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Mr. Pumpkin statue fundraising reaches fever pitch

Published: Tuesday, March 25, 2014 5:30 a.m. CDT
Caption
(Danielle Guerra - dguerra@shawmedia.com)
Denis Jagodzinski, treasurer of the Wally Thurow Tribute Committee, poses with the scale model of the Mr. Pumpkin statue in his insurance agency in Sycamore. The model was created by artist David Seagraves of Seagraves Sculpture in Elizabeth, Ill.

SYCAMORE – About $18,000 stands in the way of establishing a life-size memorial of Wally Thurow in time for this year’s Sycamore Pumpkin Festival.

The Wally Thurow Tribute Committee is a little less than 30 percent shy of its fundraising goal to erect a life-size bronze statue of Thurow, affectionately known as Mr. Pumpkin, who died in 2012. Thurow was the founder of the Sycamore Pumpkin Festival, which has been a citywide mainstay since 1962.

“It’s one way to commemorate who Wally was and what the festival has become,” committee Treasurer Denis Jagodzinski said.

Thurow unofficially started the celebration in 1956 when he displayed some decorated pumpkins in his front yard around Halloween. Through the efforts of Thurow and the Sycamore Lions Club, the Pumpkin Festival became official in 1962.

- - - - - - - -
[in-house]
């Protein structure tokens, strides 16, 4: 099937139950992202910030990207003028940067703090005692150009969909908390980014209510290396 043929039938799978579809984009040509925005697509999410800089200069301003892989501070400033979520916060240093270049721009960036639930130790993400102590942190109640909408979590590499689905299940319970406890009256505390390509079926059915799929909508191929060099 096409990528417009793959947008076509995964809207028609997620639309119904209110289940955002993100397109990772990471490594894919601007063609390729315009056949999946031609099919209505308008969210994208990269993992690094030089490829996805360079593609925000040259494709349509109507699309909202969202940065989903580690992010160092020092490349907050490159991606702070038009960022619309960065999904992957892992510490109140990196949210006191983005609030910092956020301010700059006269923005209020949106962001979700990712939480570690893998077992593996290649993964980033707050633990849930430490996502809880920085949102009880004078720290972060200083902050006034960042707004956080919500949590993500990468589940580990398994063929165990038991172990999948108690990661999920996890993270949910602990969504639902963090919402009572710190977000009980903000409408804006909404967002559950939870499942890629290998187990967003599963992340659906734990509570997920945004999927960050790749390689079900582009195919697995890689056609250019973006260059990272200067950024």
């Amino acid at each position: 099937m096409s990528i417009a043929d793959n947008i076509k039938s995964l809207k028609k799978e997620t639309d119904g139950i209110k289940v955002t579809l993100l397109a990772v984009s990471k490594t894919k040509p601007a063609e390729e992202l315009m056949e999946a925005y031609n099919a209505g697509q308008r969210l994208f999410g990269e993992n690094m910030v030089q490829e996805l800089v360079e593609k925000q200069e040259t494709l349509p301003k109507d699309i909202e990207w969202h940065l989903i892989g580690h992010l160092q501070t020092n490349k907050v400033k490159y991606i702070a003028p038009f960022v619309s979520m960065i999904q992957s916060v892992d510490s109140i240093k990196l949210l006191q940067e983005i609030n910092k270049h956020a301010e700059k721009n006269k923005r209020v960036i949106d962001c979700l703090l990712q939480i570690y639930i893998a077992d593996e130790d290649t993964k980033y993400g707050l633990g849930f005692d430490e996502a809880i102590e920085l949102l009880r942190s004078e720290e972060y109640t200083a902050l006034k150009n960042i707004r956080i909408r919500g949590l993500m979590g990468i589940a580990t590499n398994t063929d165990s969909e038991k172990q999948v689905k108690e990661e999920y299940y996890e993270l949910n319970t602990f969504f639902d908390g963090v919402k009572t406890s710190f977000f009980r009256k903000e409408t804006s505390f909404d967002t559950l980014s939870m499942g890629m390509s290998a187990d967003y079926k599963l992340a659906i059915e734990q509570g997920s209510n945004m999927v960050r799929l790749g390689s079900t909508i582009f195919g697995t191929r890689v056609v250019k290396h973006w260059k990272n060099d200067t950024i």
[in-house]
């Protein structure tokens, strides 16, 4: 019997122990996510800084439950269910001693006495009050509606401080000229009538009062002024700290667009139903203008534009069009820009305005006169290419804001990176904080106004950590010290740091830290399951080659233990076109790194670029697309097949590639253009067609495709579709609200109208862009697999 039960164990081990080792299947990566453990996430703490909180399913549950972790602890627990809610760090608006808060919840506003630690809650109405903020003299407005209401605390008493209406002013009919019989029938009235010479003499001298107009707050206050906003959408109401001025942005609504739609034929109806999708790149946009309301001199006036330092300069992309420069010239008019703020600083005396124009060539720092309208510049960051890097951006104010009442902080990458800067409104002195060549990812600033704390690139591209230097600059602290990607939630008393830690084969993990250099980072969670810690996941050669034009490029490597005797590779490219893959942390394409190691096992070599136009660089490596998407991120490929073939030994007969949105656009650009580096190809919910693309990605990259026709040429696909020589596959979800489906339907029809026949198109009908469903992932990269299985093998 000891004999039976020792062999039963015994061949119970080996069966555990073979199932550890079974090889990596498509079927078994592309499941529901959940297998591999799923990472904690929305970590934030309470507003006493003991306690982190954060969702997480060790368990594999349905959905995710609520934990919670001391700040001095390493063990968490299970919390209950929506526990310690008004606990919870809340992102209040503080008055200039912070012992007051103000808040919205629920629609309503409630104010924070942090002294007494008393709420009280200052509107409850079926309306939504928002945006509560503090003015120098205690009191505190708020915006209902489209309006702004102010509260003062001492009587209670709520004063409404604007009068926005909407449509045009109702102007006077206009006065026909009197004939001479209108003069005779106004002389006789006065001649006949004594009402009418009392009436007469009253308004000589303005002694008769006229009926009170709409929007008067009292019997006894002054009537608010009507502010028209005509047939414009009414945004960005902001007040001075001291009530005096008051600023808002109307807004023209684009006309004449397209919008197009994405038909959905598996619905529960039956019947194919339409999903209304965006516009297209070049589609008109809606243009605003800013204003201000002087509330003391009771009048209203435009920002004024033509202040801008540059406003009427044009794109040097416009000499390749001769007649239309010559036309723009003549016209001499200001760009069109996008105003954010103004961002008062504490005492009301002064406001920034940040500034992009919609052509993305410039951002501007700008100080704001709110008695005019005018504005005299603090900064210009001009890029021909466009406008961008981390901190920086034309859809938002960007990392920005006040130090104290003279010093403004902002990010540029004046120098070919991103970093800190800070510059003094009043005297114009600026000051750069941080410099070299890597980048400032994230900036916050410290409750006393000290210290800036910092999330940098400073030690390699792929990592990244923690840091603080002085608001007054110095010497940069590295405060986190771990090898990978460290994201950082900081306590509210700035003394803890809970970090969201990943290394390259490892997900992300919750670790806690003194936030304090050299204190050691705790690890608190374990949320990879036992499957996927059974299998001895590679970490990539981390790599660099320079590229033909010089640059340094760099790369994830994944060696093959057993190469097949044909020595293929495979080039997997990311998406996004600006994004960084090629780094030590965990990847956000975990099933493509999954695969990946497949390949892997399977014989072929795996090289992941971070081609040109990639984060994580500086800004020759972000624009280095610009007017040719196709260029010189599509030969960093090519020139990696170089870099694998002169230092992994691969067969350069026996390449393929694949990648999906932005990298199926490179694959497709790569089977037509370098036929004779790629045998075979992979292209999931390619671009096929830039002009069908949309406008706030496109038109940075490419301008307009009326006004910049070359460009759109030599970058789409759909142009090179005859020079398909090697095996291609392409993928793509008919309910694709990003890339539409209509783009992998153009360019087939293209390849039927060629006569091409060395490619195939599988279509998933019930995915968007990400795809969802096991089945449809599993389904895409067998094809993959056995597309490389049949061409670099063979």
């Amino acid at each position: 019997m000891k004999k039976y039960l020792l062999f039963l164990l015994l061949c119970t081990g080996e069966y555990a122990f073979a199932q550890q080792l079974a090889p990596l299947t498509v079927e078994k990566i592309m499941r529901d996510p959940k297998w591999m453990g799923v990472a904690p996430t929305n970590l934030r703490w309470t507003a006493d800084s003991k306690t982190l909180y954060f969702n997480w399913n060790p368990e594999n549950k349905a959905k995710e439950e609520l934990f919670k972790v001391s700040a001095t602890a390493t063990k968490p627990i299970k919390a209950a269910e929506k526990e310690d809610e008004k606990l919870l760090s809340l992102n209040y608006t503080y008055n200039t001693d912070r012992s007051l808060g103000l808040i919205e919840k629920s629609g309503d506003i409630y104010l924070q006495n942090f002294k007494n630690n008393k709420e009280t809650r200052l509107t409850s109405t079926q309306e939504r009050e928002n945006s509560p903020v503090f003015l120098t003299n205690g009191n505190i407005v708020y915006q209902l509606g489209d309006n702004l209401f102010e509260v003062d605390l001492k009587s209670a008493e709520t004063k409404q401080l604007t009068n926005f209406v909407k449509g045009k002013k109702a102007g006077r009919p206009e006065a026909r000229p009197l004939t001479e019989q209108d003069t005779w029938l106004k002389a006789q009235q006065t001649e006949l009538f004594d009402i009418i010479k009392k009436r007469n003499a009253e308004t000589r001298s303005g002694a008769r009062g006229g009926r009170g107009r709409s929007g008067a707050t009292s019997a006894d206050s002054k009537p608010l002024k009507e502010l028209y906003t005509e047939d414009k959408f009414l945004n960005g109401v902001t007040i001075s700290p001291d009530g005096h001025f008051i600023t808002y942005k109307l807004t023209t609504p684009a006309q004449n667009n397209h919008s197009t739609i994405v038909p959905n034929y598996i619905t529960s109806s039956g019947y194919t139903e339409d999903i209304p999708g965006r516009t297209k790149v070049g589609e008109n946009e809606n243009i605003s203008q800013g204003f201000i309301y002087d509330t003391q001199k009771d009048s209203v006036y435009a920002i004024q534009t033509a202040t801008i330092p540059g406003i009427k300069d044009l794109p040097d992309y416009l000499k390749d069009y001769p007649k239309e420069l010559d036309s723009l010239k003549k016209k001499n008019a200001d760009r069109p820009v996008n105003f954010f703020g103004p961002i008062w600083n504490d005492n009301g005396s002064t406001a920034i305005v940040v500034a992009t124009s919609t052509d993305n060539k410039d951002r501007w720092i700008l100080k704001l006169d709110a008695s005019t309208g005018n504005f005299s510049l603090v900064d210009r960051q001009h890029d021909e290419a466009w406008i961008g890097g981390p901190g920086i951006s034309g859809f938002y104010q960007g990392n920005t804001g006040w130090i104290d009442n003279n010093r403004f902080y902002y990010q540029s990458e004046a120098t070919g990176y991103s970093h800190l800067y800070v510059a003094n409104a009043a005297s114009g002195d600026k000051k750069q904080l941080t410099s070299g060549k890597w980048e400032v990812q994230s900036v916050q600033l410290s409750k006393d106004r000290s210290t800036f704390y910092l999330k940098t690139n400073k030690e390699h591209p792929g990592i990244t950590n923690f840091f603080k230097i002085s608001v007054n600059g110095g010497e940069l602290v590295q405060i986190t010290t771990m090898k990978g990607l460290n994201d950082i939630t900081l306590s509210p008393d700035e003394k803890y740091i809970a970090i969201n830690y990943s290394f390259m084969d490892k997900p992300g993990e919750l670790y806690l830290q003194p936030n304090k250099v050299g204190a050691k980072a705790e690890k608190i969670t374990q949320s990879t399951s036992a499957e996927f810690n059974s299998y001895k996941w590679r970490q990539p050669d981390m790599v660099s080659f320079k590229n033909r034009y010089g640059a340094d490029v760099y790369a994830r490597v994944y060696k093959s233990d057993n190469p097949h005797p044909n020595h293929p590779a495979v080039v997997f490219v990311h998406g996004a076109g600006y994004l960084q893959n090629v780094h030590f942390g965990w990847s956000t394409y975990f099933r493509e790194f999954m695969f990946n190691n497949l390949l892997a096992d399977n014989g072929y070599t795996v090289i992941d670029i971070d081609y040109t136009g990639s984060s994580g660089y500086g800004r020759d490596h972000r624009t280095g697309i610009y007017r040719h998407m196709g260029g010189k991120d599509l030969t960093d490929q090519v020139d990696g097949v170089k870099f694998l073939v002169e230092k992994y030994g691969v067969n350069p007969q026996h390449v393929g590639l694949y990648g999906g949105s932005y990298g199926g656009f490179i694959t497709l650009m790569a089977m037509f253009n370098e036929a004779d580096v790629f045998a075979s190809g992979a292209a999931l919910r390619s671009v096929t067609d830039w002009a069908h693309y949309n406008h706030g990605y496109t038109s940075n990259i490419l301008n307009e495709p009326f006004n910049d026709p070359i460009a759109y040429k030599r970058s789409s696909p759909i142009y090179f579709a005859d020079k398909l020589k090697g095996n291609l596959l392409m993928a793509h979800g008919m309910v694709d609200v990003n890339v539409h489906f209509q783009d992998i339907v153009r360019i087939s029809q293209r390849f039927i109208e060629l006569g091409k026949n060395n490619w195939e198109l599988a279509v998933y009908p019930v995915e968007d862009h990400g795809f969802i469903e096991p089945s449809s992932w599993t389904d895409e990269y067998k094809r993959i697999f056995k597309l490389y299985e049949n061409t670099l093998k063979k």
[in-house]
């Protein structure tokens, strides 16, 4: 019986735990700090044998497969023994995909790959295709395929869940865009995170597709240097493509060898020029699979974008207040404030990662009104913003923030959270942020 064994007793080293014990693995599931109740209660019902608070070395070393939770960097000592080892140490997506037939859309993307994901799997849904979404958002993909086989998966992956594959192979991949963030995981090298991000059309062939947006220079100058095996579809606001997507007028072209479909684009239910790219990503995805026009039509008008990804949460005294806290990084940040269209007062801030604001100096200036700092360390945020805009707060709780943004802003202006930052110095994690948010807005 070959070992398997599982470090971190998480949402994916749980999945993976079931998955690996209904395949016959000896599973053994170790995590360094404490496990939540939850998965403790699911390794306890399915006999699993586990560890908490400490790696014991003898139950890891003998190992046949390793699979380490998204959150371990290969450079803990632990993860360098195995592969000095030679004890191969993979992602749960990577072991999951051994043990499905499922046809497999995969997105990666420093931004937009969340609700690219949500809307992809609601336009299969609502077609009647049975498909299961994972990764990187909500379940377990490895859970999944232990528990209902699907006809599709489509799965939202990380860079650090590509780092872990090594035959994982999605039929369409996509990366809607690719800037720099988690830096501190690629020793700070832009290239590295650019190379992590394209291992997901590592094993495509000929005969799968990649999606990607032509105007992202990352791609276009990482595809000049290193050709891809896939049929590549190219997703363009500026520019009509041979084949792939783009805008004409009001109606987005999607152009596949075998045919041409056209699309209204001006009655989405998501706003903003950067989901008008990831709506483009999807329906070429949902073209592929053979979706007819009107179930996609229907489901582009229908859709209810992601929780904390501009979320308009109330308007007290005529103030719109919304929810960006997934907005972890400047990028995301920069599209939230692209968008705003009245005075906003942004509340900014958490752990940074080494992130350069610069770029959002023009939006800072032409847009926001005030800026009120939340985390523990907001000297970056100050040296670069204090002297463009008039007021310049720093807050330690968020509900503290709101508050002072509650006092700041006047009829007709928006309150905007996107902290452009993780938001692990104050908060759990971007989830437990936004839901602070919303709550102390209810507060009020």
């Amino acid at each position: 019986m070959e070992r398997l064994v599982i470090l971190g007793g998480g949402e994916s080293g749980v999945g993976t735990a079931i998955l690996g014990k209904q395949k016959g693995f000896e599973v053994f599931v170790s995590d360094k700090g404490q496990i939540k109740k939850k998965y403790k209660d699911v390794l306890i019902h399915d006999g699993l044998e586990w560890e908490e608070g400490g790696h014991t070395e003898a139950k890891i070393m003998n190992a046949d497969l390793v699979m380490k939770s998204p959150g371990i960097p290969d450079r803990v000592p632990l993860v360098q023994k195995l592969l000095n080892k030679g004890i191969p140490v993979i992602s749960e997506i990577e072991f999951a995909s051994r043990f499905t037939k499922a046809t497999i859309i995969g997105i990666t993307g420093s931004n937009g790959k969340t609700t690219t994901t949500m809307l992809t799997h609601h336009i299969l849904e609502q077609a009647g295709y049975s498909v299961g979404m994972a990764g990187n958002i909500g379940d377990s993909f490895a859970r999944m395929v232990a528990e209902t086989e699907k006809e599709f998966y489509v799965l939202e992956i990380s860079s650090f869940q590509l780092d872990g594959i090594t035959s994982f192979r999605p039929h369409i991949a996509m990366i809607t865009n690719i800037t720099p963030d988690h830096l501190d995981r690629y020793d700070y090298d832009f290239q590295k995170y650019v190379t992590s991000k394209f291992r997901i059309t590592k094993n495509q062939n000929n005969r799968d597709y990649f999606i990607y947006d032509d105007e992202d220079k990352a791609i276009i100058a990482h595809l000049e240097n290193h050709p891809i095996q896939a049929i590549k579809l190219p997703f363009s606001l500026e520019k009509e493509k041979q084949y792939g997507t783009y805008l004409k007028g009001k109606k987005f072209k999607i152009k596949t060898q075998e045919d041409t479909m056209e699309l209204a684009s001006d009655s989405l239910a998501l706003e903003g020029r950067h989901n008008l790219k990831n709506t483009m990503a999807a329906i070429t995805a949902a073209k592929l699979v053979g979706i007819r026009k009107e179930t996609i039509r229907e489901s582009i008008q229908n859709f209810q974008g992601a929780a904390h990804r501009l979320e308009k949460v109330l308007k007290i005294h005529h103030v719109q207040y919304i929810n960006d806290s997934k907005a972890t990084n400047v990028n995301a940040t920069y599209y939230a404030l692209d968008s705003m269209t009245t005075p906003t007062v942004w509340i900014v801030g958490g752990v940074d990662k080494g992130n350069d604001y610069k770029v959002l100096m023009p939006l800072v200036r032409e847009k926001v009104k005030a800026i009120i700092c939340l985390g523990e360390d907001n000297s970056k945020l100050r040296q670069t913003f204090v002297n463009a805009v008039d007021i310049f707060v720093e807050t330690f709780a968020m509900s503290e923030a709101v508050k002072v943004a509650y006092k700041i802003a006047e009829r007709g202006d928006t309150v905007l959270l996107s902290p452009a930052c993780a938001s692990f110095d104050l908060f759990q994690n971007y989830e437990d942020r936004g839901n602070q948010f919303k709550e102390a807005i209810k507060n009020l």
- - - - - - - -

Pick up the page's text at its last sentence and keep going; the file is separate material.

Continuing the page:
The annual fall festival serves as a fundraising event for dozens of nonprofits and includes a carnival, house walk and display of pumpkins. It concludes with a parade through downtown. Committee members believe the placement is fitting because the parade will pass by that corner every year.

“He’ll basically be looking down the parade route,” Jagodzinski said.

The committee’s goal is to raise $65,000 to build the statue of Thurow as he is remembered, standing next to his trademark high-wheel bicycle in top hat. The city of Sycamore has endorsed the statue’s permanent location at the northwest corner of Somonauk and Elm streets in Sycamore.

Committee members would like the statue to be in place in time for this year’s festival and hope to hit the fundraising goal by Sept. 1.

Elizabeth-based artist David Seagraves, who created an 18-inch scale model of the statue and will mold the clay for the actual statue, said it will take about five months for it to be complete with bronze casting. He expects to start the clay mold in April. When it is finished, the statue will be a little less than six feet tall and weigh around 450 pounds.

The real statue also will be more detailed and true to Mr. Pumpkin than the small one.

“His bike will pretty much look like the one he had with a disc in the front tire that says Mr. Pumpkin,” Seagraves said.

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